41. ^ "In deep-red Tennessee, Republicans are anxious about the U.S. Senate race". Washington Post. Retrieved 2018-10-11.
  42. ^ Martin, Jonathan (December 7, 2017). "Ex-Governor's Run Gives Democrats a Bit More Hope of Retaking the Senate". The New York Times. ISSN 0362-4331. Retrieved December 21, 2017.
  43. ^ Gullion, John (May 5, 2018). "Bredesen talks healthcare, politics and national press during campaign stop". Citizen Tribune. Retrieved 27 June 2018.
  44. ^ a b "Bredesen to Avoid Abortion Proposal - Memphis Daily News". www.memphisdailynews.com. Retrieved 2018-07-26.
  45. ^ Emery, Theo. "Tennessee Carries Out First Execution Since Lethal Injection Review". Retrieved 2018-10-02.
  46. ^ a b "Bredesen ad touts gun rights support as NRA backs Blackburn". AP News. Retrieved 2018-10-02.
  47. ^ "Bredesen urges tighter mental illness checks for guns". AP News. Retrieved 2018-10-02.
  48. ^ Sher, Andy (March 2, 2018). "Bredesen backs universal background checks, bump stock ban". Times Free Press. Retrieved 27 June 2018.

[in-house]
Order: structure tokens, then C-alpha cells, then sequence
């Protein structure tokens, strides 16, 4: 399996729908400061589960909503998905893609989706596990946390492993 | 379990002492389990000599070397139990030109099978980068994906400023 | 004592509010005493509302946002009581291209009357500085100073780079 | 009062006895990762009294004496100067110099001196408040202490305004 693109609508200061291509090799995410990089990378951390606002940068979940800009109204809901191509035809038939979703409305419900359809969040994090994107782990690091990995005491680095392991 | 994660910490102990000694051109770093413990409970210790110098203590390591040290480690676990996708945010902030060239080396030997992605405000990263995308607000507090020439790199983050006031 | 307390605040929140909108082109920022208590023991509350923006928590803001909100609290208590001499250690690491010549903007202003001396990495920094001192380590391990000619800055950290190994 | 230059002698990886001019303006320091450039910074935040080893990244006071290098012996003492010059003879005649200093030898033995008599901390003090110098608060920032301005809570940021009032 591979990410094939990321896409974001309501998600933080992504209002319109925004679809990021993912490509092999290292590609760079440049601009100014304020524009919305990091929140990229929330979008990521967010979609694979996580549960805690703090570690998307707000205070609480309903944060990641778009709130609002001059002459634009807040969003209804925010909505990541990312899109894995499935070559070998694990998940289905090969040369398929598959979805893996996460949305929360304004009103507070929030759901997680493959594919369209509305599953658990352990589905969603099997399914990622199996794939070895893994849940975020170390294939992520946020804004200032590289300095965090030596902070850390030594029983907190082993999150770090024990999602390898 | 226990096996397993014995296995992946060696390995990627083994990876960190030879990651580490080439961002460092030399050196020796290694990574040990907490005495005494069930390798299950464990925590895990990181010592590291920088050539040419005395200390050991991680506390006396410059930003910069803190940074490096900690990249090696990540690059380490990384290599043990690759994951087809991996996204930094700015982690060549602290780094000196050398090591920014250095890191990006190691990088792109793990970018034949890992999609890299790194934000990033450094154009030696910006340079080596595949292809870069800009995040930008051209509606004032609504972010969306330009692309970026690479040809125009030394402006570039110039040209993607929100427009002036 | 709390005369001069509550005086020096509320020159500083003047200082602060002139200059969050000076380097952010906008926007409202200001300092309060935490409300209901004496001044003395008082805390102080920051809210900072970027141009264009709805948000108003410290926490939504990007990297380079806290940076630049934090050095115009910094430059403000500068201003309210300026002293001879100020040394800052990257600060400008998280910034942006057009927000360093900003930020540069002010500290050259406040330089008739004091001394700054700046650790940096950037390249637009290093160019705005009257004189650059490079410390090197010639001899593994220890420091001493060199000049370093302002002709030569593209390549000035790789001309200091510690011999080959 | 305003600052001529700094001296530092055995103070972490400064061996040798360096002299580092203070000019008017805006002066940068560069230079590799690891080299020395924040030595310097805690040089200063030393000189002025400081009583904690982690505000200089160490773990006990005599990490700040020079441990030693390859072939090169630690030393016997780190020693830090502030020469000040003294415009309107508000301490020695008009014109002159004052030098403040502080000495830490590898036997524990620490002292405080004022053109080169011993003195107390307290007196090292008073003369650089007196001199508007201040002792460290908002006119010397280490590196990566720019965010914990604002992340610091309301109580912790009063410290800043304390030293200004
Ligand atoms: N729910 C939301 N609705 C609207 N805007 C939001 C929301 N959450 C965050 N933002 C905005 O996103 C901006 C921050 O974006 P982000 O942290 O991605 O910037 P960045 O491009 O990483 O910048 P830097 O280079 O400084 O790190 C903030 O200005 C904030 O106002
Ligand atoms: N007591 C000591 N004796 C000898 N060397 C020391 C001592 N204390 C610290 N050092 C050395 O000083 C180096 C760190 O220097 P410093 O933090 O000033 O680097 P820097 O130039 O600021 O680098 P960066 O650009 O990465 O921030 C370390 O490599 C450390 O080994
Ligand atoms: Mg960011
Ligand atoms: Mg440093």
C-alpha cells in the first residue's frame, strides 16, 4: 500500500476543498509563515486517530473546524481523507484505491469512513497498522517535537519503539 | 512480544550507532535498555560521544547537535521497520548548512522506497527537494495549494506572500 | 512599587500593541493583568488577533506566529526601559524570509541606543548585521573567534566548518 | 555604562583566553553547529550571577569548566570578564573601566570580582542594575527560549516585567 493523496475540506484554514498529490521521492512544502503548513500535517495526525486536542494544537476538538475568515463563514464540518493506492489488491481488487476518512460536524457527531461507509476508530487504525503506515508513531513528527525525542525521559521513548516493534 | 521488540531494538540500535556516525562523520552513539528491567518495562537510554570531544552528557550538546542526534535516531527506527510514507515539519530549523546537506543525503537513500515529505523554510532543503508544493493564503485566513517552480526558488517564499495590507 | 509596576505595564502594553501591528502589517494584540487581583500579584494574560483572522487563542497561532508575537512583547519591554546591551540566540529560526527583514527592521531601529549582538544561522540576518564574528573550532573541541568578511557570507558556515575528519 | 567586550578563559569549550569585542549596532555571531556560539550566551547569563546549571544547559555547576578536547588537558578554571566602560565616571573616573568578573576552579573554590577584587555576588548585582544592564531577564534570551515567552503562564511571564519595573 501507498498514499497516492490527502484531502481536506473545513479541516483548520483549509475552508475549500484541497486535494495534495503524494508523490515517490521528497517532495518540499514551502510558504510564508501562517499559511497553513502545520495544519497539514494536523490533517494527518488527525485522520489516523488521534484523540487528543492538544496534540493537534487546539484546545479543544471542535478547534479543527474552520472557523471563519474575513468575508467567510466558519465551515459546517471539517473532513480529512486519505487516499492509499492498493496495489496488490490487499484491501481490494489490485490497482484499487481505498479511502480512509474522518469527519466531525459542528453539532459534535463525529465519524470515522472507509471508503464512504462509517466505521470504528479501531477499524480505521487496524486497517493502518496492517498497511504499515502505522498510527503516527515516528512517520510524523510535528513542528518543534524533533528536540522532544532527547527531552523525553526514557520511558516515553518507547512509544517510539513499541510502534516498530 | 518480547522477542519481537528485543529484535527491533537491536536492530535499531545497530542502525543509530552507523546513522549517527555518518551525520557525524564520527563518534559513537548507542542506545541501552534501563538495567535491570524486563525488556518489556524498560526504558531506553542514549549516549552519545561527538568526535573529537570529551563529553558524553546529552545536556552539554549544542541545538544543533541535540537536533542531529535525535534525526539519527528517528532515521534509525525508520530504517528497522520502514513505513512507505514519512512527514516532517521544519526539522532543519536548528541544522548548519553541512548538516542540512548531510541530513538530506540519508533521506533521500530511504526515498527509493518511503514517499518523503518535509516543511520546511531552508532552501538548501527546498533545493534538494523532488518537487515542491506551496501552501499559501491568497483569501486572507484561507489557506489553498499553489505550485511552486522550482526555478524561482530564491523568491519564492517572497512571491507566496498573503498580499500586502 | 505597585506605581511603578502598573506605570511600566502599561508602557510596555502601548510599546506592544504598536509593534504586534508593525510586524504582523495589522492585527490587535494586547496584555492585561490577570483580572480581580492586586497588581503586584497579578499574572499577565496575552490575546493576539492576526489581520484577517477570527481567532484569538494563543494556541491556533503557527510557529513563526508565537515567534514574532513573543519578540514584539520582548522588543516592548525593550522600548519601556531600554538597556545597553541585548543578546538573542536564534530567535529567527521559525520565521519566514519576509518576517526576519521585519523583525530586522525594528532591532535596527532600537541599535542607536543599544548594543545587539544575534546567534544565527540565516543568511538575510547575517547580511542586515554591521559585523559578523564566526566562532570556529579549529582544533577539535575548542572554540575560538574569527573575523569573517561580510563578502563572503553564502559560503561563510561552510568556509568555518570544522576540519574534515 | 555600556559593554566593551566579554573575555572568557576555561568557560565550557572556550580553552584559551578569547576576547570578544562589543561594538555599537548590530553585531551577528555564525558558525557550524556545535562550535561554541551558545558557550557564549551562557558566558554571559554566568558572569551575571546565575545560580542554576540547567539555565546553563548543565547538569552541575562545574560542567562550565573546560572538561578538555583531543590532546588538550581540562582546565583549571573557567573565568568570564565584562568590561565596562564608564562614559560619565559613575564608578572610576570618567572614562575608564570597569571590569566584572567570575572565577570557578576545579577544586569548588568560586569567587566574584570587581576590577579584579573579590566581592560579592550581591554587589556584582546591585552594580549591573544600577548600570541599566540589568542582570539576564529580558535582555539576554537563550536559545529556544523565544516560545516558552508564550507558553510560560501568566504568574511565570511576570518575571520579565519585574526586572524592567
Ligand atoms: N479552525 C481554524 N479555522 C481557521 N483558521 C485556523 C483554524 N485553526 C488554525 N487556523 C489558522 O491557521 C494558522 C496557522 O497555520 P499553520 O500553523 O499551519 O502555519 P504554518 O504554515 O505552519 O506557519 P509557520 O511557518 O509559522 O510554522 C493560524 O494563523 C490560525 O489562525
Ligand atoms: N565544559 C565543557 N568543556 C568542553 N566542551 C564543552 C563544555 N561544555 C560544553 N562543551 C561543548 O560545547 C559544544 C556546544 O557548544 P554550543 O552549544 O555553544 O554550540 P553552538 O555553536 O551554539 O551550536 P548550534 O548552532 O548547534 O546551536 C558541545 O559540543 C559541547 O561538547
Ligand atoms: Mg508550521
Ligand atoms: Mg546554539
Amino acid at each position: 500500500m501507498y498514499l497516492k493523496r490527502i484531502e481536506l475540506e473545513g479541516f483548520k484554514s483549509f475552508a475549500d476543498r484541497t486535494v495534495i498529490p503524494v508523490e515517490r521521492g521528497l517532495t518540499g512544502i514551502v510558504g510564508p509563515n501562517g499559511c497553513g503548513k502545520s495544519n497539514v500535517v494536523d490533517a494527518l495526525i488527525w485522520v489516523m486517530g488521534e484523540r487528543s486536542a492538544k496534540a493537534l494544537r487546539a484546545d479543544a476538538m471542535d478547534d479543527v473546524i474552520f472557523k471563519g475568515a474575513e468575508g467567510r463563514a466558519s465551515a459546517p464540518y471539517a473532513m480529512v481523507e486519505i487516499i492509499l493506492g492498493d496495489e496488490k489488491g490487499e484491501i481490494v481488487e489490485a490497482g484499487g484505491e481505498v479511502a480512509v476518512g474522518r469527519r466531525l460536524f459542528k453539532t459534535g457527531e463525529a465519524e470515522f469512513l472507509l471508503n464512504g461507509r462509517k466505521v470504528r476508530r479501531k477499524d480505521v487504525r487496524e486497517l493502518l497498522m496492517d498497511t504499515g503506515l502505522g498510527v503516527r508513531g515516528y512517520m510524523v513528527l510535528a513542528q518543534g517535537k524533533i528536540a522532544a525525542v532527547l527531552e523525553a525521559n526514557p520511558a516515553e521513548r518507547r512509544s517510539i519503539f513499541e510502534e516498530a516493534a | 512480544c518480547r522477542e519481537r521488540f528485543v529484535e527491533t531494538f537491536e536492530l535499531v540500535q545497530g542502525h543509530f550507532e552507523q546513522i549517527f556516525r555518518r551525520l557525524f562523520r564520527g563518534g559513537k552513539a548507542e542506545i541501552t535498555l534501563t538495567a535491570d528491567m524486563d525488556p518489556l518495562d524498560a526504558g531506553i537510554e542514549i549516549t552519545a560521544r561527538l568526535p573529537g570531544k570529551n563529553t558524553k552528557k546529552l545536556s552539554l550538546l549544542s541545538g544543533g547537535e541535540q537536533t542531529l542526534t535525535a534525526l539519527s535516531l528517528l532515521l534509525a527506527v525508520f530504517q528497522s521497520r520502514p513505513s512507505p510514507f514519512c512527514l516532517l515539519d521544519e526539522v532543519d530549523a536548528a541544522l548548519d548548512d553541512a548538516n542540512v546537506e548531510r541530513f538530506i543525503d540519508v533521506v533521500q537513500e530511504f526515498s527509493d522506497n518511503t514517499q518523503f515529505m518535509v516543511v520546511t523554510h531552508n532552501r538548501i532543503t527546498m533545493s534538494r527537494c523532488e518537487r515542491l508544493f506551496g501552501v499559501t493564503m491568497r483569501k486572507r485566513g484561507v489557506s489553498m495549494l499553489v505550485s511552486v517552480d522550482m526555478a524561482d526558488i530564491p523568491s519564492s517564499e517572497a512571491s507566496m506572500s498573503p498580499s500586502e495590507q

49. ^ "Bredesen urges tighter mental illness checks for guns". Chicago Tribune. Associated Press. February 19, 2018. Retrieved 27 June 2018.
  50. ^ a b "Where Tennessee's Senate candidates stand on the key issues". The Tennessean. Retrieved 2018-09-20.
  51. ^ "Bredesen, explaining party break on Kavanaugh, says evidence 'didn't rise to the level' of disqualifying". The Tennessean. Retrieved 2018-10-08.
  52. ^ "In Pro-Trump Tennessee, Democrats Count on a Familiar Face to Flip a Senate Seat". Retrieved 2018-07-26.
  53. ^ Ebert, Joel; Garrison, Joey (March 30, 2018). "Phil Bredesen would be one of the richest members of Congress if elected to Senate". The Tennessean. Retrieved 16 May 2018.

External links[edit]

Political offices
Preceded by
Bill Boner
Mayor of Nashville
1991–1999
Succeeded by
Bill Purcell
Preceded by
Don Sundquist
Governor of Tennessee
2003–2011
Succeeded by
Bill Haslam
Party political offices
Preceded by
Ned McWherter
Democratic nominee for Governor of Tennessee
1994
Succeeded by
John Jay Hooker
Preceded by
John Jay Hooker
Democratic nominee for Governor of Tennessee
2002, 2006
Succeeded by
Mike McWherter
Preceded by
Mark E. Clayton
Democratic nominee for U.S. Senator from Tennessee
(Class 1)

2018